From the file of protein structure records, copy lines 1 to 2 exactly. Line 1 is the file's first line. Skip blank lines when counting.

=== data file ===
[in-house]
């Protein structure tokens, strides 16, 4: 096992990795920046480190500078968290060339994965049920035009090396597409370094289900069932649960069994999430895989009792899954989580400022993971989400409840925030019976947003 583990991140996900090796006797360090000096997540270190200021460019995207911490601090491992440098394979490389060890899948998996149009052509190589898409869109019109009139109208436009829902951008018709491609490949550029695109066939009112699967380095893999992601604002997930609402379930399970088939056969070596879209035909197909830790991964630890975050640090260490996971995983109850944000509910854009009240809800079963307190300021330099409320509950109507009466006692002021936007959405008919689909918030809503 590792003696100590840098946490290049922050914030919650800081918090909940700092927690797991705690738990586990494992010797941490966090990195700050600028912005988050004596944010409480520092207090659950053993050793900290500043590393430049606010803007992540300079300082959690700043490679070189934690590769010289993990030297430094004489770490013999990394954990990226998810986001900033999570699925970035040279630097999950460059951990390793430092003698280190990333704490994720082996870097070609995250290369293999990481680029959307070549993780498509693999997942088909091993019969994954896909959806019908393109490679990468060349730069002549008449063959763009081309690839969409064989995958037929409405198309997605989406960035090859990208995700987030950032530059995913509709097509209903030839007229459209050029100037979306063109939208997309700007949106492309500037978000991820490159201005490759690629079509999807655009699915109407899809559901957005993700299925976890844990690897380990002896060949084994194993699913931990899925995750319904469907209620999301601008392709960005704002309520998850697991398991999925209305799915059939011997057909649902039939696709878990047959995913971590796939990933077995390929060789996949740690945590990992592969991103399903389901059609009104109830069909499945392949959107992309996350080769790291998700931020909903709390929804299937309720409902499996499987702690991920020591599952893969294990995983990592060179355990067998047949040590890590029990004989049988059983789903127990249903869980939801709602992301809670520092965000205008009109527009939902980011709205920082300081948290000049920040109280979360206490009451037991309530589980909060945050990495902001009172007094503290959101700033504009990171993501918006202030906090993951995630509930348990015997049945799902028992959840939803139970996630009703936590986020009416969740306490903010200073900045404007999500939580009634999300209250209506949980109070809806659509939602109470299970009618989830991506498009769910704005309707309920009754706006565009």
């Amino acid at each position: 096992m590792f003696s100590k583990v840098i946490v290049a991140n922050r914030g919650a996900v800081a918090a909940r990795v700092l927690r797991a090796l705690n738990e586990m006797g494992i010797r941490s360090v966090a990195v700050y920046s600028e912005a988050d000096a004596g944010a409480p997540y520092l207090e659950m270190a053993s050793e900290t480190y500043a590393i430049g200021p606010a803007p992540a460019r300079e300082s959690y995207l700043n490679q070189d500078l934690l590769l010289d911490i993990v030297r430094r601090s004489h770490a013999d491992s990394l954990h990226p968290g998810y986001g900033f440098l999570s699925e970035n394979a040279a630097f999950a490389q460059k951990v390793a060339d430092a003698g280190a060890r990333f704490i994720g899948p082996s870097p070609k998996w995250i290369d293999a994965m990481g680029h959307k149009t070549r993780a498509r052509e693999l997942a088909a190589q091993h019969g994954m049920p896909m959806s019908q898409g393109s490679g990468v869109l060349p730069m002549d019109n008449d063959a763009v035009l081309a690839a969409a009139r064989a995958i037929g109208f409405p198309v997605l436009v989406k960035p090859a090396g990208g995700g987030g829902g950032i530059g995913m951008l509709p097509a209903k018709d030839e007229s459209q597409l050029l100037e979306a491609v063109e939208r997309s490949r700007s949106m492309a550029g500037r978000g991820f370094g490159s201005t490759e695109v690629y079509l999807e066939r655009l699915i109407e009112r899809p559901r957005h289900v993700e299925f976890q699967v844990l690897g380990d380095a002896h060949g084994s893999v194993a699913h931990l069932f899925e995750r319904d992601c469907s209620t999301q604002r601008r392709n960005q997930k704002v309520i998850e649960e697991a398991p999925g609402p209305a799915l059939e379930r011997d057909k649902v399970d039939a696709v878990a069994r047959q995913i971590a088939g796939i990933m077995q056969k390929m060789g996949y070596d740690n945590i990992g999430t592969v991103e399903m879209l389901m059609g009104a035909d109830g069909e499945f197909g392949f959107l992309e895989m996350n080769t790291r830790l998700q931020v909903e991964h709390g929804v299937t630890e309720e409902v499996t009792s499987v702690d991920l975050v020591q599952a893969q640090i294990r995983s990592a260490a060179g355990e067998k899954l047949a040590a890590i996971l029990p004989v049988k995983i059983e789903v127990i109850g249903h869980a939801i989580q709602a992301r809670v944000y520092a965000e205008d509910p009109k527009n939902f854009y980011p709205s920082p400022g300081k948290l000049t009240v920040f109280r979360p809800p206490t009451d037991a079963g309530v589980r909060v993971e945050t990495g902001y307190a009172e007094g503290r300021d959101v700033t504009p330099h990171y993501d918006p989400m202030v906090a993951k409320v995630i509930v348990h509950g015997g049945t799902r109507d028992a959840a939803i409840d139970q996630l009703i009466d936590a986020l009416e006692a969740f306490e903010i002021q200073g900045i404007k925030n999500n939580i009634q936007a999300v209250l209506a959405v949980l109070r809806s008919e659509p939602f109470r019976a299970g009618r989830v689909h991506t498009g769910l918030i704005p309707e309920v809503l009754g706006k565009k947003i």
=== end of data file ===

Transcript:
[in-house]
């Protein structure tokens, strides 16, 4: 096992990795920046480190500078968290060339994965049920035009090396597409370094289900069932649960069994999430895989009792899954989580400022993971989400409840925030019976947003 583990991140996900090796006797360090000096997540270190200021460019995207911490601090491992440098394979490389060890899948998996149009052509190589898409869109019109009139109208436009829902951008018709491609490949550029695109066939009112699967380095893999992601604002997930609402379930399970088939056969070596879209035909197909830790991964630890975050640090260490996971995983109850944000509910854009009240809800079963307190300021330099409320509950109507009466006692002021936007959405008919689909918030809503 590792003696100590840098946490290049922050914030919650800081918090909940700092927690797991705690738990586990494992010797941490966090990195700050600028912005988050004596944010409480520092207090659950053993050793900290500043590393430049606010803007992540300079300082959690700043490679070189934690590769010289993990030297430094004489770490013999990394954990990226998810986001900033999570699925970035040279630097999950460059951990390793430092003698280190990333704490994720082996870097070609995250290369293999990481680029959307070549993780498509693999997942088909091993019969994954896909959806019908393109490679990468060349730069002549008449063959763009081309690839969409064989995958037929409405198309997605989406960035090859990208995700987030950032530059995913509709097509209903030839007229459209050029100037979306063109939208997309700007949106492309500037978000991820490159201005490759690629079509999807655009699915109407899809559901957005993700299925976890844990690897380990002896060949084994194993699913931990899925995750319904469907209620999301601008392709960005704002309520998850697991398991999925209305799915059939011997057909649902039939696709878990047959995913971590796939990933077995390929060789996949740690945590990992592969991103399903389901059609009104109830069909499945392949959107992309996350080769790291998700931020909903709390929804299937309720409902499996499987702690991920020591599952893969294990995983990592060179355990067998047949040590890590029990004989049988059983789903127990249903869980939801709602992301809670520092965000205008009109527009939902980011709205920082300081948290000049920040109280979360206490009451037991309530589980909060945050990495902001009172007094503290959101700033504009990171993501918006202030906090993951995630509930348990015997049945799902028992959840939803139970996630009703936590986020009416969740306490903010200073900045404007999500939580009634999300209250209506949980109070809806659509939602109470299970009618989830991506498009769910704005309707309920009754706006565009």